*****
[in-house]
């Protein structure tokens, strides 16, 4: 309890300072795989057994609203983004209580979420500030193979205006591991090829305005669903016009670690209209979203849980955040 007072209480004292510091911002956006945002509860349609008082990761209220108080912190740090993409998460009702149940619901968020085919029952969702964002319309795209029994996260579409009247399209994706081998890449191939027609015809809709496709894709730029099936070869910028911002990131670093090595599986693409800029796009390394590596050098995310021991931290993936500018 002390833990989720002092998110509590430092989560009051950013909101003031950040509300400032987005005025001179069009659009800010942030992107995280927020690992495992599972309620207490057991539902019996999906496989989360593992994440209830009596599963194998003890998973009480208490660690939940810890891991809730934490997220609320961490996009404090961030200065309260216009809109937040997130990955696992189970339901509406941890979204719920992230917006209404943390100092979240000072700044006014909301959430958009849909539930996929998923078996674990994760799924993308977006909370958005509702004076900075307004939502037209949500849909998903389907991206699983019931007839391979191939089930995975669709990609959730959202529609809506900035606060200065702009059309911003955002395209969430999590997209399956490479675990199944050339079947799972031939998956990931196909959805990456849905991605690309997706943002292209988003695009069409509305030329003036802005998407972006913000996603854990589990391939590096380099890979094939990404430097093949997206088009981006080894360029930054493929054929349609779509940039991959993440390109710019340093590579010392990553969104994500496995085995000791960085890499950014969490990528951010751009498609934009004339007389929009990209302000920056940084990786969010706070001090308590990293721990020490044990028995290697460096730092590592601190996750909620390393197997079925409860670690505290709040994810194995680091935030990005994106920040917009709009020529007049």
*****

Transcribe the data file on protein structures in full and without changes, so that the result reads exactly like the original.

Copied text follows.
[in-house]
């Protein structure tokens, strides 16, 4: 309890300072795989057994609203983004209580979420500030193979205006591991090829305005669903016009670690209209979203849980955040 007072209480004292510091911002956006945002509860349609008082990761209220108080912190740090993409998460009702149940619901968020085919029952969702964002319309795209029994996260579409009247399209994706081998890449191939027609015809809709496709894709730029099936070869910028911002990131670093090595599986693409800029796009390394590596050098995310021991931290993936500018 002390833990989720002092998110509590430092989560009051950013909101003031950040509300400032987005005025001179069009659009800010942030992107995280927020690992495992599972309620207490057991539902019996999906496989989360593992994440209830009596599963194998003890998973009480208490660690939940810890891991809730934490997220609320961490996009404090961030200065309260216009809109937040997130990955696992189970339901509406941890979204719920992230917006209404943390100092979240000072700044006014909301959430958009849909539930996929998923078996674990994760799924993308977006909370958005509702004076900075307004939502037209949500849909998903389907991206699983019931007839391979191939089930995975669709990609959730959202529609809506900035606060200065702009059309911003955002395209969430999590997209399956490479675990199944050339079947799972031939998956990931196909959805990456849905991605690309997706943002292209988003695009069409509305030329003036802005998407972006913000996603854990589990391939590096380099890979094939990404430097093949997206088009981006080894360029930054493929054929349609779509940039991959993440390109710019340093590579010392990553969104994500496995085995000791960085890499950014969490990528951010751009498609934009004339007389929009990209302000920056940084990786969010706070001090308590990293721990020490044990028995290697460096730092590592601190996750909620390393197997079925409860670690505290709040994810194995680091935030990005994106920040917009709009020529007049």